“It’s a five-alarm fire,” he remarked. And no one is coming to put it out.”
“It” in this scenario refers to the potential that Donald Trump may once again triumph over a fractured Republican field, garnering the same 30-40 percent he garnered in the early primaries in 2016, enough to clinch the nomination. “He” is a Republican donor and bundler, a Wall Street banker who often mingles with senior Republican officials but was also an early and passionate backer of Trump, which is unusual for his tribe. His request for anonymity reflects the strangeness of this political moment, in which even former staunch supporters of the former president are hesitant to say aloud what they and their cohort all say privately: that if the former president wins the primary again, he will almost certainly lose to Joe Biden, even though some polls show him leading his 2020 opponent.
It is a comment echoed in interviews with dozens of Republican party members, donors, strategists, and grassroots leaders, many of whom say it is the private conversation they are all having — how to ensure that Trump does not once again take advantage of a split field and walk away with the Republican nomination, costing the party not only the presidency but also the chance to retake the Senate and hold on to the House. Just this week, the Koch Brothers-affiliated Americans For Prosperity and the anti-tax behemoth Club for Growth declared their intention to unite behind a Trump replacement. With the Iowa Caucus only 11 months away, party officials say they need to find a solution to this dilemma – how to stop Trump — before too many candidates enter the race.
It’s also a conversation that many people have had before. Senior Republicans were concerned in 2016 that having Trump at the head of the ticket would mean disaster. “We will be decimated if we nominate Trump,” subsequent Trump devotee Lindsey Graham famously tweeted. “And we will have earned it.” Those fears were unjustified, of course, as Trump triumphed over a divided Republican field and then defeated Hillary Clinton while Republicans controlled the House and Senate. But few Republicans believe Trump can pull it off again this time, not after spending the last three years whining about 2020, and especially not after his hand-picked candidates were thrashed in the midterms.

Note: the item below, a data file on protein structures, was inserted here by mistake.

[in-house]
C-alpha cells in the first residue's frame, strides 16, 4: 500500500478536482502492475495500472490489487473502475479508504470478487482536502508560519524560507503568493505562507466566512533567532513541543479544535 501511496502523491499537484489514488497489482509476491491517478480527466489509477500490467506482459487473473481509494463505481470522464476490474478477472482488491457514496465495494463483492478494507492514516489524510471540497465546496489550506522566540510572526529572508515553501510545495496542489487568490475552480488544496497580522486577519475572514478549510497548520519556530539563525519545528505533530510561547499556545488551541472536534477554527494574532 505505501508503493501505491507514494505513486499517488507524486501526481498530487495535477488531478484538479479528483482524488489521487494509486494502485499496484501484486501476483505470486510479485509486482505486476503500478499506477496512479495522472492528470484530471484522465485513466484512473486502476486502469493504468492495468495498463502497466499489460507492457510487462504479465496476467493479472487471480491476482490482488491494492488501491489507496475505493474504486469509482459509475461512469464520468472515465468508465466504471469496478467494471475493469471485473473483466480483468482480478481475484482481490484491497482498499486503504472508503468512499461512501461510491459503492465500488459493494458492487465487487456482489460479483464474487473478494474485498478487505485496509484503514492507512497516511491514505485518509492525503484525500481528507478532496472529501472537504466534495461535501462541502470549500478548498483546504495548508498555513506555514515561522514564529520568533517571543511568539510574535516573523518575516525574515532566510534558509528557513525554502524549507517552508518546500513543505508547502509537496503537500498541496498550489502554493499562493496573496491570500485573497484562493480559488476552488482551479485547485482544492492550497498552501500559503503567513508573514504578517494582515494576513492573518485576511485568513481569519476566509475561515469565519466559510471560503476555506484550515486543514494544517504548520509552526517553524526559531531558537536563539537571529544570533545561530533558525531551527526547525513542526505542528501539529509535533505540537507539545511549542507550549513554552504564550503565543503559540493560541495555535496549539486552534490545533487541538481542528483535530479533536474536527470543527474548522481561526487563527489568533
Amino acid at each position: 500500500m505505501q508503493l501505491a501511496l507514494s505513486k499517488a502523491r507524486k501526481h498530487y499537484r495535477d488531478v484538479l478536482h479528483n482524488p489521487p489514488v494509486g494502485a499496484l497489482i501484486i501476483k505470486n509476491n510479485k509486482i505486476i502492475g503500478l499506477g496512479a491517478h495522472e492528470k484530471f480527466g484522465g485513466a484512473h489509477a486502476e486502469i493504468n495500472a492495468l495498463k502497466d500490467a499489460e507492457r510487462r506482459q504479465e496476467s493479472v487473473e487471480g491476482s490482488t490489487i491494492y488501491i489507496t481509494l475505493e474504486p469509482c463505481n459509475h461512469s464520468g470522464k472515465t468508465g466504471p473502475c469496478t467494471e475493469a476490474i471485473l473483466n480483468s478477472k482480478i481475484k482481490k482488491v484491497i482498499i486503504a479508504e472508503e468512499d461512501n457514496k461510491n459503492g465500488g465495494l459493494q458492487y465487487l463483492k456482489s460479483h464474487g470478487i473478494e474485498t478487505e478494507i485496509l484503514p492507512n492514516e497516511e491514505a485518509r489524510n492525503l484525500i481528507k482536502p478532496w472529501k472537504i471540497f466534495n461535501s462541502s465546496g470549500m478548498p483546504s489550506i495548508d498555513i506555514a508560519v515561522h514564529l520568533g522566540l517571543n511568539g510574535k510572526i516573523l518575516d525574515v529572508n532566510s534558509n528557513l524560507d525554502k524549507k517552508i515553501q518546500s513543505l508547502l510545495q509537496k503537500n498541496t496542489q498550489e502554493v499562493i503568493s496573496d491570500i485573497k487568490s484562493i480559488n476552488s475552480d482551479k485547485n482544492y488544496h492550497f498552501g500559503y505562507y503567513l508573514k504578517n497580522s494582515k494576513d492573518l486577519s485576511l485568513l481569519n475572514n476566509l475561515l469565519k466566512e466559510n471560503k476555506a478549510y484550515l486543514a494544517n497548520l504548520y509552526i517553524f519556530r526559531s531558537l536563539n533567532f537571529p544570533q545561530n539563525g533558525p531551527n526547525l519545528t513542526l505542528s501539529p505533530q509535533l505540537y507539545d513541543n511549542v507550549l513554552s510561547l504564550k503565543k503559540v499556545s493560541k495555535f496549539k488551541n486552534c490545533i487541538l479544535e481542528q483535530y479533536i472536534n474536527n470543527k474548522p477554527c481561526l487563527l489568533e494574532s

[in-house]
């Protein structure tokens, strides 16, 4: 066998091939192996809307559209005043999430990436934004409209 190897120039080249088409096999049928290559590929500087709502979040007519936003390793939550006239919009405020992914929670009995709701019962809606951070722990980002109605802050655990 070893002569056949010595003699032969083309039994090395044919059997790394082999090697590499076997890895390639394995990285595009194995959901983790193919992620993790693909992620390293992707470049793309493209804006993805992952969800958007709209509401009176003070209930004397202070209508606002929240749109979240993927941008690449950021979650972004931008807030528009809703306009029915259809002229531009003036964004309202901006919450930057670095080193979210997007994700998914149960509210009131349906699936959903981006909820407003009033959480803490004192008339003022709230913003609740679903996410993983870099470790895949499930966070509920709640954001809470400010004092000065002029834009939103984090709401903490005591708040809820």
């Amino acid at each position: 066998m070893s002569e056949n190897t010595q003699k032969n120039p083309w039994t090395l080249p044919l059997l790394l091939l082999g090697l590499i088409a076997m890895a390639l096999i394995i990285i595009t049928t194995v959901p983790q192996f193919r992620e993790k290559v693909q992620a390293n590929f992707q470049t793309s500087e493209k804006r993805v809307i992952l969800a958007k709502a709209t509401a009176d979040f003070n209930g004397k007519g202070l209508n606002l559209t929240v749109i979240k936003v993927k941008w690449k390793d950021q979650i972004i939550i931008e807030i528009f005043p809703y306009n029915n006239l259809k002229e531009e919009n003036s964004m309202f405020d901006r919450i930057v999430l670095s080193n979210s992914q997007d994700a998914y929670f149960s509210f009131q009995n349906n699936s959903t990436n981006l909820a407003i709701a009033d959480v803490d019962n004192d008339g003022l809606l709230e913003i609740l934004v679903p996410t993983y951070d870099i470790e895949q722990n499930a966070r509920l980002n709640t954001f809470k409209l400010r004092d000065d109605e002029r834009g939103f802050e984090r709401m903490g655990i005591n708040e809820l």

Back in 2020, Democrats’ mantra was “electability,” as the drive to defeat Trump trumped all other concerns or considerations, including philosophy, vision, competence, and style. And the winner of the “electability” primary, at least according to funders and liberal pundits, was Joe Biden, who led to most of his challengers stepping out and backing him while still trailing Bernie Sanders in the delegate count. Republicans are now hoping for a similar dynamic on their side this year, and that even Trump supporters recognise the stakes. Requests for response from Trump were not returned.
“I don’t think it’s fair to call Donald Trump a damaged candidate,” said Eric Levine, a major Republican fundraiser who has urged the party to move on from Trump since the 2020 election and the Capitol rebellion. “He is a metastasizing cancer that, if not halted, would destroy the party. Donald Trump is a failure. He is the only president since Herbert Hoover to lose the House, Senate, and presidency all in the same term. Chuck Schumer is the Leader Schumer because of him, and the progressive agenda is threatening to take over the country. And he’s probably the only Republican, if not the only person, in the country who can’t beat Joe Biden.”